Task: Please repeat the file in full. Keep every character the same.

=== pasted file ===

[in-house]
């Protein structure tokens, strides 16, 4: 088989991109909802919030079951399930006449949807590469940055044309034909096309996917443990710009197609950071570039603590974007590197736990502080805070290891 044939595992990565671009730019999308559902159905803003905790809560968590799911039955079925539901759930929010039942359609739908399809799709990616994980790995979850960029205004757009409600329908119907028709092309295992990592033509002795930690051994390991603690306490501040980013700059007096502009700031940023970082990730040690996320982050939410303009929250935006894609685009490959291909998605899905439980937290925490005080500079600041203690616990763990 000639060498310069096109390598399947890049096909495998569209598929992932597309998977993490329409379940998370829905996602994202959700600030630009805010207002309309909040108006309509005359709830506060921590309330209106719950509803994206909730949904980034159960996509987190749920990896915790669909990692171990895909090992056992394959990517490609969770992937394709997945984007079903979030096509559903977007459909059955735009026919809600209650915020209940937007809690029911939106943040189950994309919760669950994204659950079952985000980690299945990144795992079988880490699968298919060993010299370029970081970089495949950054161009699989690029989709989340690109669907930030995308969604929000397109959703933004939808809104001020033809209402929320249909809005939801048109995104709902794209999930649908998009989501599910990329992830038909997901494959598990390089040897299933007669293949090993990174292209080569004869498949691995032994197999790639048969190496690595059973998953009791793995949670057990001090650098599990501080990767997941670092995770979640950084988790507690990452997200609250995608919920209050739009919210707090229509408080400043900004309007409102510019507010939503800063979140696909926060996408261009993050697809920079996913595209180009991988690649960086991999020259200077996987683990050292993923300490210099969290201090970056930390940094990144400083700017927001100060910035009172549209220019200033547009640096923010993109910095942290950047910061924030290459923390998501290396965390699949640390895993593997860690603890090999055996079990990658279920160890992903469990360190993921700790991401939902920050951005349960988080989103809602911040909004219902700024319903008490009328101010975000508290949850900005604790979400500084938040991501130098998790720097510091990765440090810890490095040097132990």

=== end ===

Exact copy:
[in-house]
């Protein structure tokens, strides 16, 4: 088989991109909802919030079951399930006449949807590469940055044309034909096309996917443990710009197609950071570039603590974007590197736990502080805070290891 044939595992990565671009730019999308559902159905803003905790809560968590799911039955079925539901759930929010039942359609739908399809799709990616994980790995979850960029205004757009409600329908119907028709092309295992990592033509002795930690051994390991603690306490501040980013700059007096502009700031940023970082990730040690996320982050939410303009929250935006894609685009490959291909998605899905439980937290925490005080500079600041203690616990763990 000639060498310069096109390598399947890049096909495998569209598929992932597309998977993490329409379940998370829905996602994202959700600030630009805010207002309309909040108006309509005359709830506060921590309330209106719950509803994206909730949904980034159960996509987190749920990896915790669909990692171990895909090992056992394959990517490609969770992937394709997945984007079903979030096509559903977007459909059955735009026919809600209650915020209940937007809690029911939106943040189950994309919760669950994204659950079952985000980690299945990144795992079988880490699968298919060993010299370029970081970089495949950054161009699989690029989709989340690109669907930030995308969604929000397109959703933004939808809104001020033809209402929320249909809005939801048109995104709902794209999930649908998009989501599910990329992830038909997901494959598990390089040897299933007669293949090993990174292209080569004869498949691995032994197999790639048969190496690595059973998953009791793995949670057990001090650098599990501080990767997941670092995770979640950084988790507690990452997200609250995608919920209050739009919210707090229509408080400043900004309007409102510019507010939503800063979140696909926060996408261009993050697809920079996913595209180009991988690649960086991999020259200077996987683990050292993923300490210099969290201090970056930390940094990144400083700017927001100060910035009172549209220019200033547009640096923010993109910095942290950047910061924030290459923390998501290396965390699949640390895993593997860690603890090999055996079990990658279920160890992903469990360190993921700790991401939902920050951005349960988080989103809602911040909004219902700024319903008490009328101010975000508290949850900005604790979400500084938040991501130098998790720097510091990765440090810890490095040097132990």